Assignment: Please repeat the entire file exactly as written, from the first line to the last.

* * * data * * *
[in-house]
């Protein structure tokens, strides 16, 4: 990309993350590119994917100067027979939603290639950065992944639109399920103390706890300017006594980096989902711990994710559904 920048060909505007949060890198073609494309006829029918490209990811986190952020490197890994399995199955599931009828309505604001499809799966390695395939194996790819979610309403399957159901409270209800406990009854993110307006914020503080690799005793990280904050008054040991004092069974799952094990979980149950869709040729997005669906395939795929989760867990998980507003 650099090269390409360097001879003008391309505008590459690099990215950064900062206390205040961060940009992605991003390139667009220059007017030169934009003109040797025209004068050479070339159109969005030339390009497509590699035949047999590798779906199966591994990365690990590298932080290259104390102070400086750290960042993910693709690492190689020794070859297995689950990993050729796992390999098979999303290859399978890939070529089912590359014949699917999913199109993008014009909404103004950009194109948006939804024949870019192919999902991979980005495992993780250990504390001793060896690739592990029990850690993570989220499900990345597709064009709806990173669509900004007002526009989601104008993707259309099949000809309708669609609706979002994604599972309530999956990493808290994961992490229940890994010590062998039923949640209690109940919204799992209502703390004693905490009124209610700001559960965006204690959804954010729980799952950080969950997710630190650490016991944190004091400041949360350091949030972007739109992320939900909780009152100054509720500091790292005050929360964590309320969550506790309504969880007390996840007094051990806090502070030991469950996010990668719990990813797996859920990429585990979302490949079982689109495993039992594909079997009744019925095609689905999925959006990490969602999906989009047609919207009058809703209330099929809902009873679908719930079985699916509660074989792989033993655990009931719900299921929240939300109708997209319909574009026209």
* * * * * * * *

[in-house]
């Protein structure tokens, strides 16, 4: 990309993350590119994917100067027979939603290639950065992944639109399920103390706890300017006594980096989902711990994710559904 920048060909505007949060890198073609494309006829029918490209990811986190952020490197890994399995199955599931009828309505604001499809799966390695395939194996790819979610309403399957159901409270209800406990009854993110307006914020503080690799005793990280904050008054040991004092069974799952094990979980149950869709040729997005669906395939795929989760867990998980507003 650099090269390409360097001879003008391309505008590459690099990215950064900062206390205040961060940009992605991003390139667009220059007017030169934009003109040797025209004068050479070339159109969005030339390009497509590699035949047999590798779906199966591994990365690990590298932080290259104390102070400086750290960042993910693709690492190689020794070859297995689950990993050729796992390999098979999303290859399978890939070529089912590359014949699917999913199109993008014009909404103004950009194109948006939804024949870019192919999902991979980005495992993780250990504390001793060896690739592990029990850690993570989220499900990345597709064009709806990173669509900004007002526009989601104008993707259309099949000809309708669609609706979002994604599972309530999956990493808290994961992490229940890994010590062998039923949640209690109940919204799992209502703390004693905490009124209610700001559960965006204690959804954010729980799952950080969950997710630190650490016991944190004091400041949360350091949030972007739109992320939900909780009152100054509720500091790292005050929360964590309320969550506790309504969880007390996840007094051990806090502070030991469950996010990668719990990813797996859920990429585990979302490949079982689109495993039992594909079997009744019925095609689905999925959006990490969602999906989009047609919207009058809703209330099929809902009873679908719930079985699916509660074989792989033993655990009931719900299921929240939300109708997209319909574009026209």